“[Clinton] understood the important work that [Pandith] was doing” as a senior adviser on Muslim engagement for the Bush administration and “insisted” that she stay on in a specially created role, Grand said.
Pandith said her job is three-fold, with her responsibilities including government-to-government interaction, people-to-people engagement and understanding the Muslim demographic.
“We’re changing the narrative,” Pandith said. “It’s about moving from an incorrect narrative of an ‘us-them’ and talking about the narrative of an ‘us.’”
Difficulties arise, Pandith added, when the narrative is so often dictated by sound bites. Pandith said the case of Florida Pastor Terry Jones’ Quran-burning earlier this year, for instance, “challenged very publicly the importance of freedom and faith in our country.”
It is crucial, she said, to continue engaging with Muslims abroad and at home and to build partnerships and awareness.
“This leadership and this vision that [Clinton] brings to the table, the way she’s crafted this position, is really instructive,” said Pandith. “This is a leader for whom Muslim engagement is not new.”
Clinton’s Muslim outreach efforts date back to her days as first lady, when she held a White House Eid reception for about 150 guests in 1996 and credited her daughter Chelsea for teaching her about Islam. The event was the first of its kind at the White House. President George W. Bush later cemented the tradition, hosting a Ramadan reception every year of his term in office.
During the 2008 presidential campaign, Clinton appointed a young Muslim policy guru, Huma Abedin, as her deputy chief of staff. Abedin, a former White House intern who is fluent in Arabic and Urdu, currently serves as Clinton’s top aide. She was recently propelled into the public eye after an Internet scandal that led her husband, former New York Rep. Anthony Weiner (D), to resign in June.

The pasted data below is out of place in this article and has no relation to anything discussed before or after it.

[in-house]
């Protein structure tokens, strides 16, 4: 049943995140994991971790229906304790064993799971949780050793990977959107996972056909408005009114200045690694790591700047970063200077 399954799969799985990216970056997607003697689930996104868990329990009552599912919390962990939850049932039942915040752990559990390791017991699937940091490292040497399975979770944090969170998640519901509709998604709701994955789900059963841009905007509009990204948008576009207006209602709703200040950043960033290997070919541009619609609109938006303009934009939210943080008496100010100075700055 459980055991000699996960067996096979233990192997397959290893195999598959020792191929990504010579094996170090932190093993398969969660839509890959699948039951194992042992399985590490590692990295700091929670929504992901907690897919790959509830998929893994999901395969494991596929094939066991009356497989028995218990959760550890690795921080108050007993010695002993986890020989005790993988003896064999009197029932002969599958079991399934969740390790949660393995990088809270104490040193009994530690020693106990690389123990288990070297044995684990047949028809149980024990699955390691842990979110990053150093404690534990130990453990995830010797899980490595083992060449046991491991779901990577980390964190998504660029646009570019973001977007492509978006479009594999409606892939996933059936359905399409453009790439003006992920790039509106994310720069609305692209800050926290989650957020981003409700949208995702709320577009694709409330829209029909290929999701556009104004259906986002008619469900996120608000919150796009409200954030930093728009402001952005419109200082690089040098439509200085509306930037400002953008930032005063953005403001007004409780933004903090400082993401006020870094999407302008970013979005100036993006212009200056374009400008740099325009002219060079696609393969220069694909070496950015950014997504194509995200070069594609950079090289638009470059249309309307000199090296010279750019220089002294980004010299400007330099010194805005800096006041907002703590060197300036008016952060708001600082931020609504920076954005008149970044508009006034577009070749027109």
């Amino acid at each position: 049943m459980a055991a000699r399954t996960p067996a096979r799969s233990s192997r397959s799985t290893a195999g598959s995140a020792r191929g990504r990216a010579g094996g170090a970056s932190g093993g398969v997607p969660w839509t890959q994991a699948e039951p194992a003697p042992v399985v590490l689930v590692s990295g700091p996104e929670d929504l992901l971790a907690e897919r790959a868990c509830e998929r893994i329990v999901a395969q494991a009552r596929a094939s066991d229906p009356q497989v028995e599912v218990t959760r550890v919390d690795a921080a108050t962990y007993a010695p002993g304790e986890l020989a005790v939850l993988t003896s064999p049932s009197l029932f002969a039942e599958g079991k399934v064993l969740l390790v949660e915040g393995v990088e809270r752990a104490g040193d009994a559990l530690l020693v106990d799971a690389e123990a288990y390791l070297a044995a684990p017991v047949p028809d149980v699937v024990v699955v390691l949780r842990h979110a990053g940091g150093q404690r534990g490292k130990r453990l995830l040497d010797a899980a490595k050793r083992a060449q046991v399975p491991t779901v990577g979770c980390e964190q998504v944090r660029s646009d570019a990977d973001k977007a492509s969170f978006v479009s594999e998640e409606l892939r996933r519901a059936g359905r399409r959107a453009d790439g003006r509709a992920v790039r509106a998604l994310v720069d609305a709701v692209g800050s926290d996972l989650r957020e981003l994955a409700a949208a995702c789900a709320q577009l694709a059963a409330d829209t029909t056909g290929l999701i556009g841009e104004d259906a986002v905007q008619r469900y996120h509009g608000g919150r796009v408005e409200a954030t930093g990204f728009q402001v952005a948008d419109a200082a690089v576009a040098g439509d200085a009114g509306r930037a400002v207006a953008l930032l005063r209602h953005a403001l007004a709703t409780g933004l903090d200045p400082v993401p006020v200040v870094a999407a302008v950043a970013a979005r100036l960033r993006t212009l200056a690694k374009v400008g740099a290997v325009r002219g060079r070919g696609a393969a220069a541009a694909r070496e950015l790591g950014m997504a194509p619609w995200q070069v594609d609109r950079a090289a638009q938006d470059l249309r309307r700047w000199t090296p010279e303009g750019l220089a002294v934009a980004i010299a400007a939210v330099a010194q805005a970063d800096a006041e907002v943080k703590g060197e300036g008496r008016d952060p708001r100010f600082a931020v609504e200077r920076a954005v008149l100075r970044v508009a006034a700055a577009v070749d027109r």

Much of Clinton’s outreach efforts have been international. During the contentious debt ceiling debates in July, when America’s attention was focused on Congress, the Secretary took a five-country tour that included trips to Turkey, India and Indonesia. The visits focused primarily on meeting with diplomats and leaders to discuss the conflict in Libya, regional security and economic development and trade in Southeast Asia.
In April, the Secretary hosted the eighth annual U.S.-Islamic World Forum in Washington — the first time the event was held in the United States after seven years in Qatar — where she spoke about the Obama administration’s goals to pursue diplomatic partnerships with democratic-seeking countries in the Middle East and North Africa. The year before, she was the first senior member of the U.S. administration to participate in the forum in Doha.
“She’s using multiple levels of engagement,” Pandith said. “We cannot work in isolation. We must work hand to hand with people around the world.”
The Secretary’s efforts, however, might not be enough, said Grand, who thinks the State Department should work harder to implement the idea of socioeconomic partnership that Obama addressed in his June 2009 speech to the Muslim world in Cairo.
“It’s so important that America be seen as a partner in solving those needs rather than the perpetrator of those problems,” he said.
If the State Department places importance on hosting events commemorating Islamic holidays, Brim said, it should also reevaluate its outreach to the Muslim Brotherhood. In June, the Obama administration chose to resume formal and limited contacts with the Brotherhood in Egypt.
“We believe, given the changing political landscape in Egypt,” Clinton said in a meeting with the Hungarian prime minister in June, “that it is in the interests of the United States to engage with all parties that are peaceful and committed to nonviolence, that intend to compete for the parliament and the presidency.”
Grand said it is important to understand the distinction between everyday Muslims and those responsible for terrorism.
“That is a big issue for the United States. We have never quite developed a consensus as to who our enemy is. Is it a small group of radical extremists or is it 1.4 billion Muslims?” Grand said. “I think we’ve cast a very wide web of suspicion, and it’s undermined our efforts both at home and abroad.”